Museum Memory #65 by Mahima Jain at the Royal Museum of Fine Arts, Brussels.
19 February 2018
Dear Figure Tombale,
I was in Brussels for just a day, a gloomy grey afternoon made magical with the burst of autumnal colours.
After a walking tour and a disappointing time at the Manneken Pis, I decided to buy the expensive entry ticket to the Royal Museum of Fine Arts, where I ended up meeting you — my only memorable connection to Brussels. This group of six museums confused me. I wasn’t sure which one’s I should be visiting, and had no time to explore all six. So I am glad I entered the Fin-de-Siècle Museum, where you reside.
I had no idea or agenda. I was completely oblivious to the history of Belgian art, a subject far too esoteric for my limited world view. However, when I stopped in front of you, I felt this sense of connection that was surreal.
You knelt there naked and overwhelmed with exhaustion, your white body glowing in the careful spotlight placed above you. The tiredness of your face framed with the strand of hair that had escaped your loose bun. Rose petals that slipped from your weary half-cupped palms. You mirrored the fatigue I felt after a long day, your inaudible sigh rang in my ears.
I felt Brussels’ low-hanging skies, my unaccomplished dreams and uncertain future all reflected in your face. Nearly two years later, as I write this, I am still only reminded of your face when I think of Brussels. You are a friendly ghost, a symbol of a city that I may never return to, and a country that I have had mixed experiences with. But I knew so little of you.
So, I wrote to the museum to learn about who you are and where you come from, your creator and your purpose. The communications officer of the museum kindly replied and said you were supposed to be used as a decoration for a tombstone of a young girl. Your creator, Julien Dillens, was a Beligian sculptor from Antwerp. Born in 1849, he died in Saint-Gilles, Brussels, in 1904.
“One of his most famous bronze statues is still at the centre of a square in that community: La Porteuse d’eau,” she wrote. “We acquired the girl sculpture for our collections directly from the artist himself in 1889, so it belongs to the Belgian state (and all Belgian citizens of course).”
That was not much. I dug deeper in the realms of the Internet (we’ve made some advances since you were created, it is a long story) for more on your story.
I found out that you are in fact inspired by a marble statue called “The Trust in God” which was made over half a century before you materialised, and is now in Poldi Pezzoli Museum in Milan. Sometime in the mid 1830s, Lorenzo Bartolini, a sculptor famous for something called Italian Purism, was asked by a new widow to represent her grief and pain, and devotion to God. Bartolini, inspired by a model who was resting after a session, decided to represent the woman as a naked young woman, slumped and her hands clasped in her lap; sign of deep and pious prayer. ** There are other copies of this statue elsewhere. But what is remarkable how Dillens, your creator, adopted this idea and gave it a whole new twist in a way that you are original and yet derived. Basically, like all of us.
Dillens did like to create seated nudes, and you were second of his creations. He had worked as an assistant in Rodin’s studio, stayed in Italy where he created your predecessor Une Enigme, and you were fashioned shortly after he returned from Italy.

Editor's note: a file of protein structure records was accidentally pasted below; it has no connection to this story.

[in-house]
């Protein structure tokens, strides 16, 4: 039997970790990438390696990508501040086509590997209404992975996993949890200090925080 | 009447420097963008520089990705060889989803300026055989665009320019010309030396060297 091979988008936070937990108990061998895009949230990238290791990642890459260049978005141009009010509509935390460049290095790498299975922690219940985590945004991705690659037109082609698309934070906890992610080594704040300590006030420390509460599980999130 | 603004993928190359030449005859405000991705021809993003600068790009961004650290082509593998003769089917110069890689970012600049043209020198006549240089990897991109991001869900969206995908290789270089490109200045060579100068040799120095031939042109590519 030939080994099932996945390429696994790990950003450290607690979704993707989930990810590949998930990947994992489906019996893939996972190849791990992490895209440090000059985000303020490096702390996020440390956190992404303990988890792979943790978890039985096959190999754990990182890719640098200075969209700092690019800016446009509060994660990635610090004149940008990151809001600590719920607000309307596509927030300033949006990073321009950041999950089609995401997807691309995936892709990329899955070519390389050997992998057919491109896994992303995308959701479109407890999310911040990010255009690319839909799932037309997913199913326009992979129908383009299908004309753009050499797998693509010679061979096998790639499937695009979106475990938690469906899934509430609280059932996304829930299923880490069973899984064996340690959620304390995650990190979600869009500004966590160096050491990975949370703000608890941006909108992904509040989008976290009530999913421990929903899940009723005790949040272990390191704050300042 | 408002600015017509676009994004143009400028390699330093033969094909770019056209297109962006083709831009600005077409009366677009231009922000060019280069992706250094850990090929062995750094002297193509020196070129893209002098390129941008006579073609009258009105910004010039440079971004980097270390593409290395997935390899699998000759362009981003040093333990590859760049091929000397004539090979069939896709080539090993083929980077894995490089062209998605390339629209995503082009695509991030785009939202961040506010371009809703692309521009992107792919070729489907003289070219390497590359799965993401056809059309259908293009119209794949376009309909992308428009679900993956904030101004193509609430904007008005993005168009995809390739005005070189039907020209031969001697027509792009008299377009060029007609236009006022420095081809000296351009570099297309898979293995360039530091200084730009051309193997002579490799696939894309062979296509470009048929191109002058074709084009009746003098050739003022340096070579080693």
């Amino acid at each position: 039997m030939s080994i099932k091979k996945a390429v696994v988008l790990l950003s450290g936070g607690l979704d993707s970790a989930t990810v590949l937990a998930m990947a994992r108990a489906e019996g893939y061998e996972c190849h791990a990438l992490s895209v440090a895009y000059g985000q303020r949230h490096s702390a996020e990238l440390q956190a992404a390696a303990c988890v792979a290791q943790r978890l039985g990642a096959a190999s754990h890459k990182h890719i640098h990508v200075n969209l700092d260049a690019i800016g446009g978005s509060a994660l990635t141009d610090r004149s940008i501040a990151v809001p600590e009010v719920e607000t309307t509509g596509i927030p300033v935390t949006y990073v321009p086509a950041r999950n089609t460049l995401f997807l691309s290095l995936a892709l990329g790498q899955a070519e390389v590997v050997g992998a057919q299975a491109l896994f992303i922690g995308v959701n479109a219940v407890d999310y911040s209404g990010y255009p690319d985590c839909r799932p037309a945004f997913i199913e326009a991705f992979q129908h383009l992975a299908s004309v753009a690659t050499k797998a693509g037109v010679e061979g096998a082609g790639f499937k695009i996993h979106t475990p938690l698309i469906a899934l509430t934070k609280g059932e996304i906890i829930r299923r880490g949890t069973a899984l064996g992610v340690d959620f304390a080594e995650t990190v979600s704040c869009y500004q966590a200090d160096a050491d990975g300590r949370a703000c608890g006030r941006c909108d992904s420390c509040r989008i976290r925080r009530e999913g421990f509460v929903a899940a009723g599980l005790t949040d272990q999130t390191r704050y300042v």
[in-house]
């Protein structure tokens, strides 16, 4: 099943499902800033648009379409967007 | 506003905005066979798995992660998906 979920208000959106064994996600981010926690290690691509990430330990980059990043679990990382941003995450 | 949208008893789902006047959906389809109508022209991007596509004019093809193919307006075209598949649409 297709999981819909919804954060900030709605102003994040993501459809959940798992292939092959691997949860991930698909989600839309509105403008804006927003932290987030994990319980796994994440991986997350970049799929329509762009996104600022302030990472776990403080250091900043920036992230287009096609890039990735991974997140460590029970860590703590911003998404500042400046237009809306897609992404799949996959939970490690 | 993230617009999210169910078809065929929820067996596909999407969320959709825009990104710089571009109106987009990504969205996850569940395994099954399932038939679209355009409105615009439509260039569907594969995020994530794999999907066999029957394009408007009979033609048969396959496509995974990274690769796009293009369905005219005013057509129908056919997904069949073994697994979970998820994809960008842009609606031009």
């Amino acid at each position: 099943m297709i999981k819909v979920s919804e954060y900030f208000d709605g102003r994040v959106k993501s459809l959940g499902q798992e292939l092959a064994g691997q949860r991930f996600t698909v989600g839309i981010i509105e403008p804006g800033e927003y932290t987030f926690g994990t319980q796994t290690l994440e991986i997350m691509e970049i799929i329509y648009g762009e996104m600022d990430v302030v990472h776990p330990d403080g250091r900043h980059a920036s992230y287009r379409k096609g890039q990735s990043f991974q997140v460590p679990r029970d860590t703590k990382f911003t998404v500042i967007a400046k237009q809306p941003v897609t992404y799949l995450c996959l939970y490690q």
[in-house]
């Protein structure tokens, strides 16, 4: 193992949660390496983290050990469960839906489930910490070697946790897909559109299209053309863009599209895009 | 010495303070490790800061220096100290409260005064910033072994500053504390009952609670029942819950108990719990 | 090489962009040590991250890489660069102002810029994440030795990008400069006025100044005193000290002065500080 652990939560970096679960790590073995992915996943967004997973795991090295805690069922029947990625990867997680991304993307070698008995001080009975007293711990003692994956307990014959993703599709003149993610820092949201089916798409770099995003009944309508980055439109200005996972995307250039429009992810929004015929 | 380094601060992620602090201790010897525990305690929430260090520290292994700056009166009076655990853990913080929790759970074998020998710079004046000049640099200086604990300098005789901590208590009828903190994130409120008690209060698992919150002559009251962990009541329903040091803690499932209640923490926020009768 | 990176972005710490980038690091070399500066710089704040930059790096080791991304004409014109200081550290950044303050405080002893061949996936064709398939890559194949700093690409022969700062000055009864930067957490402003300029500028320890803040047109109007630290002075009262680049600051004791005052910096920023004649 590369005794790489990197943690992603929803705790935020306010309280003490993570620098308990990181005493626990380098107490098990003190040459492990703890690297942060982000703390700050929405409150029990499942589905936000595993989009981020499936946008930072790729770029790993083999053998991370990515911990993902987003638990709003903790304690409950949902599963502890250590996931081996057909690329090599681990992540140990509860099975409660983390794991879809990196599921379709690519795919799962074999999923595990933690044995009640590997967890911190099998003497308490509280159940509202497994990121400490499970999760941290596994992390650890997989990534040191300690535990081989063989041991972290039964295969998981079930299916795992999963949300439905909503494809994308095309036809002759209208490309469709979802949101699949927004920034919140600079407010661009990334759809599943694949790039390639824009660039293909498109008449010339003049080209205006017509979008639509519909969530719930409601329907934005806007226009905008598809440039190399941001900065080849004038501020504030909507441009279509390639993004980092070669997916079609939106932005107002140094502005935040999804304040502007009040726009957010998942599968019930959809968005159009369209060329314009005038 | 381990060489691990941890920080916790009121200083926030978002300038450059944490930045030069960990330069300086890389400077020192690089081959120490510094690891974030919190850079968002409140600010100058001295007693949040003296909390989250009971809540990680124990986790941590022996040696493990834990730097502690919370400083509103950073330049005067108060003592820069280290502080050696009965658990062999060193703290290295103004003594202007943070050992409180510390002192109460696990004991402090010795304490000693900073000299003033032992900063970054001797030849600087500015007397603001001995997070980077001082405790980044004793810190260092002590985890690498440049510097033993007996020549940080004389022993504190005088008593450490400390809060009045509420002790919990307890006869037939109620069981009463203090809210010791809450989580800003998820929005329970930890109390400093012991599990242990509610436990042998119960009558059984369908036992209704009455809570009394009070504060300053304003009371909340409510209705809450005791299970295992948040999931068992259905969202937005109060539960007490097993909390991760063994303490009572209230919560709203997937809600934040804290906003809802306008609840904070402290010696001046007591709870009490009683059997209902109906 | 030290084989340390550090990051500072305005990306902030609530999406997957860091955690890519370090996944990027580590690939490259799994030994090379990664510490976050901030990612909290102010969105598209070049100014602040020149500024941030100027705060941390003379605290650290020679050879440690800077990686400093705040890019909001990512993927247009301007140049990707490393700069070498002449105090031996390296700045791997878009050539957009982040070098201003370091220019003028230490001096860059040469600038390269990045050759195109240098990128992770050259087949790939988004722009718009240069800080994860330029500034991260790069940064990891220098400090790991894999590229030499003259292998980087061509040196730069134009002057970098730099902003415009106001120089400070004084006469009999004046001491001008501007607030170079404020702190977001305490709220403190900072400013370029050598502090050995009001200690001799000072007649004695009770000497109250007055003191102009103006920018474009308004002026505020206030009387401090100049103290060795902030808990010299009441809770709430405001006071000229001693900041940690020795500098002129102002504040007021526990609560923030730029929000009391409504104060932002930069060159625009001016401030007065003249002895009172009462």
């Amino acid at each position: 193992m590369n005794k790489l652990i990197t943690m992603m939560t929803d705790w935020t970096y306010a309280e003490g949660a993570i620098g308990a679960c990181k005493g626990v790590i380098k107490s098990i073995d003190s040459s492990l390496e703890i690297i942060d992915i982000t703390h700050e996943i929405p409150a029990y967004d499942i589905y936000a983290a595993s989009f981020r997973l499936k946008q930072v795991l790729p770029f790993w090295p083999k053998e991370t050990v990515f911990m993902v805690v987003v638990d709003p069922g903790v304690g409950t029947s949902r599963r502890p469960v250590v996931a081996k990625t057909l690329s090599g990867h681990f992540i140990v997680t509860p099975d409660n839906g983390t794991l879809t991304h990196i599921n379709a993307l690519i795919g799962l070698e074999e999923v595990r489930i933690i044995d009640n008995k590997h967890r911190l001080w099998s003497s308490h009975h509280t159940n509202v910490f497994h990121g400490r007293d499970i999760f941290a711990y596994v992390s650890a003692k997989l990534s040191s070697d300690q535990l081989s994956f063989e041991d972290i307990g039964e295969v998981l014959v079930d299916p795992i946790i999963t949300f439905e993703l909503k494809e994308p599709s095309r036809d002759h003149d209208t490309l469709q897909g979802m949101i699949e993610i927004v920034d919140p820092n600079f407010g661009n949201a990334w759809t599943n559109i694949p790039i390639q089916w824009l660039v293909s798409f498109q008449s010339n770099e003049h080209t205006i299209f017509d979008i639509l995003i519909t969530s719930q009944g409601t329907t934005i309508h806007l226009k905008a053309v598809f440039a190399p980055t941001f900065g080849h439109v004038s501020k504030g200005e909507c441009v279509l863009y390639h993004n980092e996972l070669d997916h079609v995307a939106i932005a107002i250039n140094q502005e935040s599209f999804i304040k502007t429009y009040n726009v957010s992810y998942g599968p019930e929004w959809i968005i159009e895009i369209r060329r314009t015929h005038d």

Some sources say, you, “figure kneeling”, were commissioned for an orphanage in Uccle, now a municipality in Brussels (also the area where Hergé, the creator of the most famous Belgian, died and is buried). Obviously, you neither became the symbol of the orphanage nor did you mark the tombstone of the girl.
I have no difficulty in understanding how it feel to be created for one thing, and then ending up doing something else. Do you accept it with a smile or a sigh? For me, cynicism helps. You may be a statue, but we are as powerless and transfixed as you are in the face of situations and eventualities that aren’t of our creation. Doesn’t make us too different, does it?
Because, even as you are here, your copies have had a rather fine time. First, a plaster version of you made a grand debut at the Exposition Universelle in Antwerp in 1885. Then that figure was exhibited numerous times during and after Dillens’ lifetime. A small marble version of you was even auctioned by Sotheby’s– the same auction house that was around when you were created; guess somethings do remain forever then–later in the 20th century for something between £60,000-£80,000. Yet another marble clone (may be the same as Sotheby’s) even made an appearance at the Exposition Universelle in Paris in 1889.*
However, Dillens parted with you and gave you to the Belgian State. For creating you (and another statue) Dillens bagged the medal of honour at the Paris Universal Exhibition in 1889.
Dillens perhaps thought you’d do a great public service.* Your appeal is, after all, so universal– embodiment of empathy and at the same time sheer resignation with the world around you. It is shocking that you remain indoors, while a little boy pisses in the pond on street square as hundreds of people watch him. As I said earlier, Brussels is indeed a place of contradictions with hidden beauty and apparent mediocracy.
It doesn’t matter. If I ever visit Brussels again (the chances are slim), I am sure to pay you a visit.
So until then.
Mahima Jain is an independent journalist and researcher based in Bengaluru, India. She covers gender, environment, socio-economic and cultural issues. Her work has appeared in several global and Indian publications ranging from Atlas Obscura and Der Spiegel to The Caravan Magazine. You can follow her work at @theplainjain on twitter and @mahima.a.jain on instagram.
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